Martin Lewis apologizes for swearing at Ofgem over energy price cap | energy industry


The consumer champion Martin Lewis has apologized for swearing at Great Britain’s energy regulator after it announced changes to its price cap on bills.

Ofgem has confirmed it is planning to update the energy price cap four times a year from October to allow it and consumers to adjust more quickly to volatile markets.

The regulator on Monday published a consultation on proposals to introduce new reviews of the price cap in January and July, adding to existing changes in April and October.

Lewis, the founder of the consumer advice site MoneySavingExpert, apologized after swearing on a press call with the regulator regarding its approach. He accused Ofgem of selling consumers “down the river” and wants it to do more to tackle the energy crisis.

Lewis said he had “good meetings” with Ofgem and apologized again for the “emotional rant.”

I’d like to formally apologize to the @ofgem staff for losing my rag in a background briefing just now and saying its changes are a "fucking disgrace that sells consumers down the river".

I should’ve behaved better. My ire’s institutional not individual, its was inappropriate…

— Martin Lewis (@MartinSLewis) May 16, 2022

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I’d like to formally apologize to the @ofgem staff for losing my rag in a background briefing just now and saying its changes are a “fucking disgrace that sells consumers down the river.”

I should’ve behaved better. My ire’s institutional not individual, its was inappropriate…

— Martin Lewis (@MartinSLewis) May 16, 2022

Lewis later clarified that he had not been angry about the plan to switch to updating the cap four times a year but had been concerned about Ofgem proposals to bring in a “market stabilization” charge on companies that introduce cheap deals, which he was concerned could be bad for consumers.

Under the proposals, suppliers who win customers with cheaper deals would have to pay the old supplier 85% of the difference in tariffs. The regulator argues that it would protect companies from being destabilized but Lewis said it would deter competition.

He had also tried to persuade the regulator to consider cutting fixed charges to consumers regardless of their energy usage.

Ofgem’s proposals came after a period of turmoil on global energy markets pushed up gas prices in the UK and across the world – becoming a driving force in global inflationary pressure. The price increases were prompted by the snap-back in global energy demand after coronavirus lockdowns followed by the invasion of Ukraine by Russia, Europe’s biggest gas supplier.

In response, in April average prices in Great Britain rose by a record 54% to £1,971. A further increase is expected to as much as £2,600 for the winter.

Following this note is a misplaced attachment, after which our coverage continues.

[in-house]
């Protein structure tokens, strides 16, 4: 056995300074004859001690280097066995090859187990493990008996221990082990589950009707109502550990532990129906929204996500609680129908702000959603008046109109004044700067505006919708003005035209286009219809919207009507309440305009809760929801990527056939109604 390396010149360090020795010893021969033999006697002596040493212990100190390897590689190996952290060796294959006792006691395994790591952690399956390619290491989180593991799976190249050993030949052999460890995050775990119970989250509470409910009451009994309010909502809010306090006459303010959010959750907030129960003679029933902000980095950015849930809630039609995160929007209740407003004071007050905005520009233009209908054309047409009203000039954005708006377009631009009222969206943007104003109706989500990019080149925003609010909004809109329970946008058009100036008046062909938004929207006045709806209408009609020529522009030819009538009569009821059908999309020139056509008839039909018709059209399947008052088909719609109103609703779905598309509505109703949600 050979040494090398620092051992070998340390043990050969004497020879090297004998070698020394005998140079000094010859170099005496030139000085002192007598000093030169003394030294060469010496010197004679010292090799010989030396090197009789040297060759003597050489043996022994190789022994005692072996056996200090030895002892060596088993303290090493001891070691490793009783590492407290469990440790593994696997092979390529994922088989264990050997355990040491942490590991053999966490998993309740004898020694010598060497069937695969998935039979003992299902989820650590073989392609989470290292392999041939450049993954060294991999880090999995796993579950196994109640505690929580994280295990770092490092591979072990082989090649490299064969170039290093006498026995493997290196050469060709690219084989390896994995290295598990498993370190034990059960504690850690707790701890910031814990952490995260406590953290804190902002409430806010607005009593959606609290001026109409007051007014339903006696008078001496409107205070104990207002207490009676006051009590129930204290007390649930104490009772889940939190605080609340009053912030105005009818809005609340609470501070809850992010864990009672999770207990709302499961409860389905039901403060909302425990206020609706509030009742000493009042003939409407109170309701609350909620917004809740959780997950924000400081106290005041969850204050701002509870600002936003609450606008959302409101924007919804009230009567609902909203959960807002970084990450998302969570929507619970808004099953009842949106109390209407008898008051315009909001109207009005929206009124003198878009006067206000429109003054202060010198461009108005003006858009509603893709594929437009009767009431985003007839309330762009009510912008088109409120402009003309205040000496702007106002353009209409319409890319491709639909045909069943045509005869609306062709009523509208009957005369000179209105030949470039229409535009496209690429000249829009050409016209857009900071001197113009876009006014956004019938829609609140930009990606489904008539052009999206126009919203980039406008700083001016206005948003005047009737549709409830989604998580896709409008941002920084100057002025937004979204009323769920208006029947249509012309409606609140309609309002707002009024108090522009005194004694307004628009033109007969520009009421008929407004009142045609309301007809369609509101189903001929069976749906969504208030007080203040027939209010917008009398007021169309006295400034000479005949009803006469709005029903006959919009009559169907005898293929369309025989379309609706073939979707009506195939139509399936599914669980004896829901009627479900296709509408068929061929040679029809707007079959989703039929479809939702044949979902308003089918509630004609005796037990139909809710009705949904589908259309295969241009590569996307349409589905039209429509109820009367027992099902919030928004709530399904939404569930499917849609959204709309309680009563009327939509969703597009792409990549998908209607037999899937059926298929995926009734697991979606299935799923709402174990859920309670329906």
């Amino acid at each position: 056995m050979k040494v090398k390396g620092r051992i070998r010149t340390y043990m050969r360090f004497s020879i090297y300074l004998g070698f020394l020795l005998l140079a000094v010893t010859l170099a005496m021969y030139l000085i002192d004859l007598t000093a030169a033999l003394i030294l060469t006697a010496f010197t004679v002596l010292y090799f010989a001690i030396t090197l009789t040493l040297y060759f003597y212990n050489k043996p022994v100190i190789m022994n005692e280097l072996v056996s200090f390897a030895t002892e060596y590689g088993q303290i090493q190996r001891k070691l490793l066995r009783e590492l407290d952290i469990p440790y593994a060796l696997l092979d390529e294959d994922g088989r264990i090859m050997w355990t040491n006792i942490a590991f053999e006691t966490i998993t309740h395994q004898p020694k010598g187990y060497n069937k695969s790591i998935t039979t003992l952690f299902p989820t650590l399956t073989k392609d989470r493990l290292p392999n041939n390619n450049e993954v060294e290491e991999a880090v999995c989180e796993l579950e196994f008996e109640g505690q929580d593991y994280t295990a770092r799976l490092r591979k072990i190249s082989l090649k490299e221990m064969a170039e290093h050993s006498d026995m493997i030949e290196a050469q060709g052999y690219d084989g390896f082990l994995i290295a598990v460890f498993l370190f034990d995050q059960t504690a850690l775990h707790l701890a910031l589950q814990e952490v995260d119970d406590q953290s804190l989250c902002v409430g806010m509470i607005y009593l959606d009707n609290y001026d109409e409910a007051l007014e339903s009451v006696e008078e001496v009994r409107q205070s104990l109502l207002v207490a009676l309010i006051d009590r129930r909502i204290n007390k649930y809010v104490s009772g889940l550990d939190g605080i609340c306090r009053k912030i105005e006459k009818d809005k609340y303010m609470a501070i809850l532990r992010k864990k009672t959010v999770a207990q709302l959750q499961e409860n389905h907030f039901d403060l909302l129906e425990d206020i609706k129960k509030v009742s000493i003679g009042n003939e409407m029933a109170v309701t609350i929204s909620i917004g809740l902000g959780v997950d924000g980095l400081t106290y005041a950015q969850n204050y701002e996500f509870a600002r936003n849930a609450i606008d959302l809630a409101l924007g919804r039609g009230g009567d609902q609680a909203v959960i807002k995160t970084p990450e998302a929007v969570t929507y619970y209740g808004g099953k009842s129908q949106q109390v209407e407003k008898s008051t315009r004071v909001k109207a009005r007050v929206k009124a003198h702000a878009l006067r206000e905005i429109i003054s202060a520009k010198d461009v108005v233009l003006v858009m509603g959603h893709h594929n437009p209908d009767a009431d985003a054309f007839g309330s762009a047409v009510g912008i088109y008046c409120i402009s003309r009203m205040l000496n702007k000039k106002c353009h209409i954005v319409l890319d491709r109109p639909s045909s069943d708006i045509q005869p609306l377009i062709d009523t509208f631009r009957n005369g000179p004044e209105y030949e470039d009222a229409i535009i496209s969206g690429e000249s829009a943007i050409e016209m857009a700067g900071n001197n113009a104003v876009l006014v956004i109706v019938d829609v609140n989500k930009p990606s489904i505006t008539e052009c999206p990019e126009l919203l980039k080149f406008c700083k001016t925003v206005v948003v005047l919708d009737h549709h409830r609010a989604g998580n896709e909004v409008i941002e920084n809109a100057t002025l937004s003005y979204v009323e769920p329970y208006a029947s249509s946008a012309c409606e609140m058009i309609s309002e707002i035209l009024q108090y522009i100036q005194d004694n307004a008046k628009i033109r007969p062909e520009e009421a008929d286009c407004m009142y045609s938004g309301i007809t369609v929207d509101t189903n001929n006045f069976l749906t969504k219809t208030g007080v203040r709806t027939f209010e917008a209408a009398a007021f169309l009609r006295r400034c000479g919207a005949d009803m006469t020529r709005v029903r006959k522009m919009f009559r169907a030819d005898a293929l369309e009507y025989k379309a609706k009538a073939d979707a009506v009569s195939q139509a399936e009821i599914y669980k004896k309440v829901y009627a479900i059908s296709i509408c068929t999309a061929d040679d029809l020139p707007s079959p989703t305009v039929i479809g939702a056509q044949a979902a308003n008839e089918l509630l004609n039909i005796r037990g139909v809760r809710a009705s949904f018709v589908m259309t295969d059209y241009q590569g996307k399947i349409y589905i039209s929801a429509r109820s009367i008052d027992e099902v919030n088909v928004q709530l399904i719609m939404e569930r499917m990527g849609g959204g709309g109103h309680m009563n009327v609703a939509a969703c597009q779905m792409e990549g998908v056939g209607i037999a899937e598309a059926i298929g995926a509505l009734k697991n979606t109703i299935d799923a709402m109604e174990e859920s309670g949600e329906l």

The scale of the price rise – and the collapse since September 2021 of 29 British energy suppliers that failed to hedge appropriately against rising wholesale energy costs – has prompted scrutiny of Ofgem’s role, and the ways it could help consumers further.

Jonathan Brearley, Ofgem’s chief executive, said: “Today’s proposed change would mean the price cap is more reflective of current market prices and any price falls would be delivered more quickly to consumers.

“It would also help energy suppliers better predict how much energy they need to purchase for their customers, reducing the risk of further supplier failures, which ultimately pushes up costs for consumers.

“The last year has shown that we need to make changes to the price cap so that suppliers are better able to manage risks in these unprecedented market conditions.”

The proposals announced on Monday also included tweaks to the methodology of working out the price cap, which the regulator hopes will result in energy suppliers being able to recover costs during unusual market conditions. Ofgem argued that without these changes fewer energy suppliers would remain in the market, meaning it would be “unlikely that there will be the investment needed for the net zero transition”.

Matthew Cole, the chair of trustees at the Fuel Bank Foundation, said:We welcome that Ofgem is pulling the levers that it can pull to address the energy crisis. But there is a risk that by switching to quarterly you give people a bigger shock. If you know bills are going up to a certain amount in six months’ time then that gives you time to plan.

“There needs to be a coordinated package of measures to help people with their energy bills.”




www.theguardian.com

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George Holan

George Holan is chief editor at Plainsmen Post and has articles published in many notable publications in the last decade.

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